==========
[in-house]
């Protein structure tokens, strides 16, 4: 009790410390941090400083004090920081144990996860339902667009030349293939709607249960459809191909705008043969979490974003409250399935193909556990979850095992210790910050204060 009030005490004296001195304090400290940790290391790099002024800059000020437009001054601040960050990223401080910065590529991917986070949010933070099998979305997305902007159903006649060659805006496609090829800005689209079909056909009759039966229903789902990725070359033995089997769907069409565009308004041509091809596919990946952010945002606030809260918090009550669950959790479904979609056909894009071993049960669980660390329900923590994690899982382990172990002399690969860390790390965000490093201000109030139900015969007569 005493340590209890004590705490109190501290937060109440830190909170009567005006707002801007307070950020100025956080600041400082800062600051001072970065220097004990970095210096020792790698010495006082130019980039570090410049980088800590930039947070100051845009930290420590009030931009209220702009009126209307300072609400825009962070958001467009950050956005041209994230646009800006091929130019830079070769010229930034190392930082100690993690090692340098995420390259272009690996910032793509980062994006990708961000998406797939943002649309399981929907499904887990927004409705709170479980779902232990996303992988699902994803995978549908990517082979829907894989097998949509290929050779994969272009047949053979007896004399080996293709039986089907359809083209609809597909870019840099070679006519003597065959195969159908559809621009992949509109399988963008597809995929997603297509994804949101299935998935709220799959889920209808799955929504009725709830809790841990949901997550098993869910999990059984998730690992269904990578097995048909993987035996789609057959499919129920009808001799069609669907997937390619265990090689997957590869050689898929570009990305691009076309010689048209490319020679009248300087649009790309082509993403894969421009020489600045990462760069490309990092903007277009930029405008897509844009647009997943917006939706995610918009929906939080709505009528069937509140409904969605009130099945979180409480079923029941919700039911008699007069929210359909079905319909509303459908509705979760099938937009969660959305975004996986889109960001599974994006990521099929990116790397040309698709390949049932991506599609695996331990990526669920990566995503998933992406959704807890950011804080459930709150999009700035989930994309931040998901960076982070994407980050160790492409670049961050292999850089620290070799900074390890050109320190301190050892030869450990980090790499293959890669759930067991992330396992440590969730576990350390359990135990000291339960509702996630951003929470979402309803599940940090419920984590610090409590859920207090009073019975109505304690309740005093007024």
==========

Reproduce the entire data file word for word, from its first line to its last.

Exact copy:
[in-house]
């Protein structure tokens, strides 16, 4: 009790410390941090400083004090920081144990996860339902667009030349293939709607249960459809191909705008043969979490974003409250399935193909556990979850095992210790910050204060 009030005490004296001195304090400290940790290391790099002024800059000020437009001054601040960050990223401080910065590529991917986070949010933070099998979305997305902007159903006649060659805006496609090829800005689209079909056909009759039966229903789902990725070359033995089997769907069409565009308004041509091809596919990946952010945002606030809260918090009550669950959790479904979609056909894009071993049960669980660390329900923590994690899982382990172990002399690969860390790390965000490093201000109030139900015969007569 005493340590209890004590705490109190501290937060109440830190909170009567005006707002801007307070950020100025956080600041400082800062600051001072970065220097004990970095210096020792790698010495006082130019980039570090410049980088800590930039947070100051845009930290420590009030931009209220702009009126209307300072609400825009962070958001467009950050956005041209994230646009800006091929130019830079070769010229930034190392930082100690993690090692340098995420390259272009690996910032793509980062994006990708961000998406797939943002649309399981929907499904887990927004409705709170479980779902232990996303992988699902994803995978549908990517082979829907894989097998949509290929050779994969272009047949053979007896004399080996293709039986089907359809083209609809597909870019840099070679006519003597065959195969159908559809621009992949509109399988963008597809995929997603297509994804949101299935998935709220799959889920209808799955929504009725709830809790841990949901997550098993869910999990059984998730690992269904990578097995048909993987035996789609057959499919129920009808001799069609669907997937390619265990090689997957590869050689898929570009990305691009076309010689048209490319020679009248300087649009790309082509993403894969421009020489600045990462760069490309990092903007277009930029405008897509844009647009997943917006939706995610918009929906939080709505009528069937509140409904969605009130099945979180409480079923029941919700039911008699007069929210359909079905319909509303459908509705979760099938937009969660959305975004996986889109960001599974994006990521099929990116790397040309698709390949049932991506599609695996331990990526669920990566995503998933992406959704807890950011804080459930709150999009700035989930994309931040998901960076982070994407980050160790492409670049961050292999850089620290070799900074390890050109320190301190050892030869450990980090790499293959890669759930067991992330396992440590969730576990350390359990135990000291339960509702996630951003929470979402309803599940940090419920984590610090409590859920207090009073019975109505304690309740005093007024």